I ought to say a few words on the reasons for selecting that date. I considered at one time selecting 1st June or 1st July as the date for the new jurors lists coming into operation, but that might result in a trial being started at the end of the previous month and a juror being summoned whose name did not appear on the list which came into effect on the 1st of the month.. I am told that it is rather doubtful what effect that might have on any decision reached by the jury if it remained empanelled, whether it would be legal to get a verdict from a jury which contained a person or persons who had not retained their qualification on the new jurors lists. By fixing 15th August as the date we choose a date which is in the Long Vacation when it is unlikely that there will be any jury actions which will be affected by the coming into force of the new register.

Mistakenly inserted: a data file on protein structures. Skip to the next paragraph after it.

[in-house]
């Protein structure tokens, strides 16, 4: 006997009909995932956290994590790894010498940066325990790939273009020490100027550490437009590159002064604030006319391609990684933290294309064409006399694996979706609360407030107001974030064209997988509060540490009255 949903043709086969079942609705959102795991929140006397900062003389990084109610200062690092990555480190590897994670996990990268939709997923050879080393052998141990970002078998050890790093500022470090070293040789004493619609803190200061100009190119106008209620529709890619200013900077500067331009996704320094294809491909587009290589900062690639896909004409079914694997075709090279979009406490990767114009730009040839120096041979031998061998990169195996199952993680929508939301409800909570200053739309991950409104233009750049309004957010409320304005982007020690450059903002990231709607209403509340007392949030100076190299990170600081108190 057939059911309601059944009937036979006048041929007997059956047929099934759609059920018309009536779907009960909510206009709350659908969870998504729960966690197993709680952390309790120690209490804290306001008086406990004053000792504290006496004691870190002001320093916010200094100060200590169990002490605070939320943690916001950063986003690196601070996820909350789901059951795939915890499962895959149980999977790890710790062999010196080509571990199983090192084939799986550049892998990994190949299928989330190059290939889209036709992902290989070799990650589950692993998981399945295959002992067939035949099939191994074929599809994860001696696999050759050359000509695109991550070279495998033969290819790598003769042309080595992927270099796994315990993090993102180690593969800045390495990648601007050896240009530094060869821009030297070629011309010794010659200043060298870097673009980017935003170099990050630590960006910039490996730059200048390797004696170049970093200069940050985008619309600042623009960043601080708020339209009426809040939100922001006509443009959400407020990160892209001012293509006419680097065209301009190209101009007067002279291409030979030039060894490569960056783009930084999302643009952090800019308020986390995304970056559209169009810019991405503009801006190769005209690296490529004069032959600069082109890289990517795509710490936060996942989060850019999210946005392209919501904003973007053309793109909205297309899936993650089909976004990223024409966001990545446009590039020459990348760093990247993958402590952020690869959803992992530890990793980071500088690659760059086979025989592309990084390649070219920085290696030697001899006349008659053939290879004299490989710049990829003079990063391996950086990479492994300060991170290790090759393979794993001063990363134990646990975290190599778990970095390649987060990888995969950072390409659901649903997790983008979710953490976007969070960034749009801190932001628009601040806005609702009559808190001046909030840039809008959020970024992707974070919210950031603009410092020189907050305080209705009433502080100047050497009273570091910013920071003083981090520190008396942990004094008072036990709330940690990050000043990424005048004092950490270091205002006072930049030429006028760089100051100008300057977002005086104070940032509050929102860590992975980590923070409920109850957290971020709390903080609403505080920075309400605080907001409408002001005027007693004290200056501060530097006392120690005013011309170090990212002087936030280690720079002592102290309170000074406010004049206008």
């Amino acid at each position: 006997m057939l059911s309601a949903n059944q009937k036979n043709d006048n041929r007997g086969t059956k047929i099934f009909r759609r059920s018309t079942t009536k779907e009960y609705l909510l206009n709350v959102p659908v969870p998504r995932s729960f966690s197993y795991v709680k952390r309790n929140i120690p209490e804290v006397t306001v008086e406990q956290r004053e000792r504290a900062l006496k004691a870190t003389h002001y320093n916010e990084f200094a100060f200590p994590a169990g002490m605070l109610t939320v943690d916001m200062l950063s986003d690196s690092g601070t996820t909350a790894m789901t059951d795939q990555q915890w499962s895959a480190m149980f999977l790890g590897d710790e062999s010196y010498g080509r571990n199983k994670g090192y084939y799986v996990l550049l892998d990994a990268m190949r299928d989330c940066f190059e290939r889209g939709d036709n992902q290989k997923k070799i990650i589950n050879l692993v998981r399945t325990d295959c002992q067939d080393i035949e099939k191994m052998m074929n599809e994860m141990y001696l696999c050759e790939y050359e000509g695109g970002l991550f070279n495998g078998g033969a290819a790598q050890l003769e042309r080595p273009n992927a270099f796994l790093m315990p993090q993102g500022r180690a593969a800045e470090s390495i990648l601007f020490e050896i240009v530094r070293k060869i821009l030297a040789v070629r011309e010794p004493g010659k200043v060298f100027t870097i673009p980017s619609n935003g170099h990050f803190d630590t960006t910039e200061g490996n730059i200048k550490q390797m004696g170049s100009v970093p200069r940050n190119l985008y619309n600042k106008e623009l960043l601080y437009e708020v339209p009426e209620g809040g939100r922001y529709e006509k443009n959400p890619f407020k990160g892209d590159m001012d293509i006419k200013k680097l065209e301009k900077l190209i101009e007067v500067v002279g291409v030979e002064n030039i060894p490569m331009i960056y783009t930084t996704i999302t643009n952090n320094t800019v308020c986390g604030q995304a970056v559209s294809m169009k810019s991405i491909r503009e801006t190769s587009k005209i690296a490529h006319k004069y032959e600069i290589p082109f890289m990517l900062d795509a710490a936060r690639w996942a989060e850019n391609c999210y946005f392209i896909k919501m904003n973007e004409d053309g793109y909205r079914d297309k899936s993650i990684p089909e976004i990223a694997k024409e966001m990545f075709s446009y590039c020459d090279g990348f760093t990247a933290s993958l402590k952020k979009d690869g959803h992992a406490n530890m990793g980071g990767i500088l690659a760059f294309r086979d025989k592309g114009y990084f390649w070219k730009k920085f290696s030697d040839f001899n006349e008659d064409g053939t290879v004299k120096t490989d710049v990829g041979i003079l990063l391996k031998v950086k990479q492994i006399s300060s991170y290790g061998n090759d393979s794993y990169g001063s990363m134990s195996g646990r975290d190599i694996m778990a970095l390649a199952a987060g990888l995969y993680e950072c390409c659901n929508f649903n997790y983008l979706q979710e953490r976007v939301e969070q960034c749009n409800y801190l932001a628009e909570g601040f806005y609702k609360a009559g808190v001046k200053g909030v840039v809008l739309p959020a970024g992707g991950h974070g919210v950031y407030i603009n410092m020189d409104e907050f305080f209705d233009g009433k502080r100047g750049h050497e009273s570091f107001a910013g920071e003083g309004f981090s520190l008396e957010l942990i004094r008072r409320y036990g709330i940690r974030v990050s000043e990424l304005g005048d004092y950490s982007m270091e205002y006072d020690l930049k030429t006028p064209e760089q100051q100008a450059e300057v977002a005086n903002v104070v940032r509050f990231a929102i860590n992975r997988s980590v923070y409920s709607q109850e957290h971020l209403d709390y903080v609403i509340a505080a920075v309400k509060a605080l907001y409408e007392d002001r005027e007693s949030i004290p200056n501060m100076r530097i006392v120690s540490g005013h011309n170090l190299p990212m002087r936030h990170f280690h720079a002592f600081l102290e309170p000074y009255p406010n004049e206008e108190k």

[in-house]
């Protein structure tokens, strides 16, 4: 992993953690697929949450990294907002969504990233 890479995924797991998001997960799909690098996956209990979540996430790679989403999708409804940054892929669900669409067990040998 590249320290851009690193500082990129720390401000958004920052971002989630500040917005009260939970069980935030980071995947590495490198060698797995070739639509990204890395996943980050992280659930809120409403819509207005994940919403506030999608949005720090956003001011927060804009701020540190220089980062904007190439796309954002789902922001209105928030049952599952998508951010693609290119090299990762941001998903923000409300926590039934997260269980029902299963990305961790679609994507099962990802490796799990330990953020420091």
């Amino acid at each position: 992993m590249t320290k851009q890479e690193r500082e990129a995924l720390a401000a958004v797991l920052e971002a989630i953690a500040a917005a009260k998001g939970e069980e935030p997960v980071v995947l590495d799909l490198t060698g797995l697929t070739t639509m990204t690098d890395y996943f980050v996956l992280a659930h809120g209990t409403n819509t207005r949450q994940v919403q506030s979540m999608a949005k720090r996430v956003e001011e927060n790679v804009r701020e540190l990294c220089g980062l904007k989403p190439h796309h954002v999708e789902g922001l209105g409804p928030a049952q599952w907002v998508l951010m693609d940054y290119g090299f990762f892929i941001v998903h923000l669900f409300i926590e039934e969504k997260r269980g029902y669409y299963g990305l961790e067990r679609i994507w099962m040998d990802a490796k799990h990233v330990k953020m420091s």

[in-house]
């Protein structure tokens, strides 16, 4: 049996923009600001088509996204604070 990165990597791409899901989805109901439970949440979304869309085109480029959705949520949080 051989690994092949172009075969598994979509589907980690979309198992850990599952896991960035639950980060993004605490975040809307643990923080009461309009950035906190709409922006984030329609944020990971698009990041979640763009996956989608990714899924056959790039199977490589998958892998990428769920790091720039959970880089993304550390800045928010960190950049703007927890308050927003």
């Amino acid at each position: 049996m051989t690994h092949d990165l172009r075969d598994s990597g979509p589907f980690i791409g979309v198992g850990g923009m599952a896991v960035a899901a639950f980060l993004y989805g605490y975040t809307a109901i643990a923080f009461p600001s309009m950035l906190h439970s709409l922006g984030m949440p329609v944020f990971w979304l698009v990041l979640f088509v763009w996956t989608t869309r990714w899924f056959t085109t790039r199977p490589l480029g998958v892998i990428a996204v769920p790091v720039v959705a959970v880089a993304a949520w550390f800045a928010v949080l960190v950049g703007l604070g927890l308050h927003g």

This is a short and quite simple Bill. It carries out quite clearly the purpose which the Government have in mind, and it is, in fact, a re-enactment of the existing law, except for the abolition of one register and for altering the date on which the jury lists come into effect. It does not alter anyone's qualification. It ensures a substantial economy not merely in money but in the strain which is put on the officers of the registration officer's department twice in the year.

One of the difficulties confronting us in connection with the compilation of the existing register is that in these days of full employment it is not so easy to get canvassers who are willing to give up a few days to carry out the canvass required by the registration procedure. It frequently means that persons in the local government offices have to do this work in their evening time, and it is not easy to ask them to do this twice in the year.